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Filling out your tax return is a confusing process, so the idea of submitting a tax return on time and getting everything right can be quite daunting. HMRC’s automatic penalty system can add to the pressure, but it’s good to know what’s what well in advance.

There are different types of penalties depending on what HMRC believes the issue is, such as overdue tax returns, late payments, or even common errors which can lead you to misrepresent your tax liability.

If you do find yourself with a tax return penalty, the amount of the fine will usually factor in the nature of the issue, whether or not HMRC suspect non-compliance, and any interest that might be due.

The different types of tax return penalties

There are a number of different tax return penalties that you could potentially receive if HMRC thinks you aren’t complying with your tax obligations. It’s important to understand how each one works so you know how much you can expect to pay and any other further repercussions.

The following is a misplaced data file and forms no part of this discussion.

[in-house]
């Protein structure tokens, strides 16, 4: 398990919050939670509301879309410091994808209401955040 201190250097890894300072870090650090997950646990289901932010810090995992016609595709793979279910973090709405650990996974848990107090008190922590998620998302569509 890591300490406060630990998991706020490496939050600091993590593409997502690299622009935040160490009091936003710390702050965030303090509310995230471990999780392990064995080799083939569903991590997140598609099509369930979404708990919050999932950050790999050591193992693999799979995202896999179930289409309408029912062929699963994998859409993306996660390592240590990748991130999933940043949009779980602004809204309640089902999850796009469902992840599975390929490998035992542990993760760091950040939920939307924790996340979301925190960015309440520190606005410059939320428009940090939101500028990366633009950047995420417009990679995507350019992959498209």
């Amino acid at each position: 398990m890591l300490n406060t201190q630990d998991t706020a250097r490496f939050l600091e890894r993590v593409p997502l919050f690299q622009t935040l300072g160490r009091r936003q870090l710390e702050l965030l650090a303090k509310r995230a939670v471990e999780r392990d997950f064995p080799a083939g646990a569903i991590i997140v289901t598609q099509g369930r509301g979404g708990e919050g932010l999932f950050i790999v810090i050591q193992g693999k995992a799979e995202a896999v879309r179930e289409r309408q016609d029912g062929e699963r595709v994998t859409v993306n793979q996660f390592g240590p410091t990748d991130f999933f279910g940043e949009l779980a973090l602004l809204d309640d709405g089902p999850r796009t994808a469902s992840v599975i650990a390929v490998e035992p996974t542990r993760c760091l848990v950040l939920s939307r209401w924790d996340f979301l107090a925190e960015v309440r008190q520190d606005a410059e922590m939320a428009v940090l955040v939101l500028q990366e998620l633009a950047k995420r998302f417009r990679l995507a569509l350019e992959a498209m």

It’s worth noting that the MTD for VAT penalty system is a bit different.

Overdue tax return penalty

If you miss the deadline for your tax return submission, you will receive a late filing penalty. After the initial penalty, there are additional charges applied until the outstanding tax return has been submitted.

  • £100 automatically applied once the submission deadline has passed
  • £10 per day once the return is 3 months late, for up to 90 days
  • £300 or 5% of the tax due (whichever is more) once the return is 6 months late
  • An additional £300 or 5% of the tax due (again, whichever is higher), applied once the form is 12 months late

If you fail to file your tax return after 12 months, you could also lose your right to things like the ability to appeal, or to claim certain types of relief. HMRC can also enforce filing, and even an investigation of your tax records.

Penalties if you are late paying your tax bill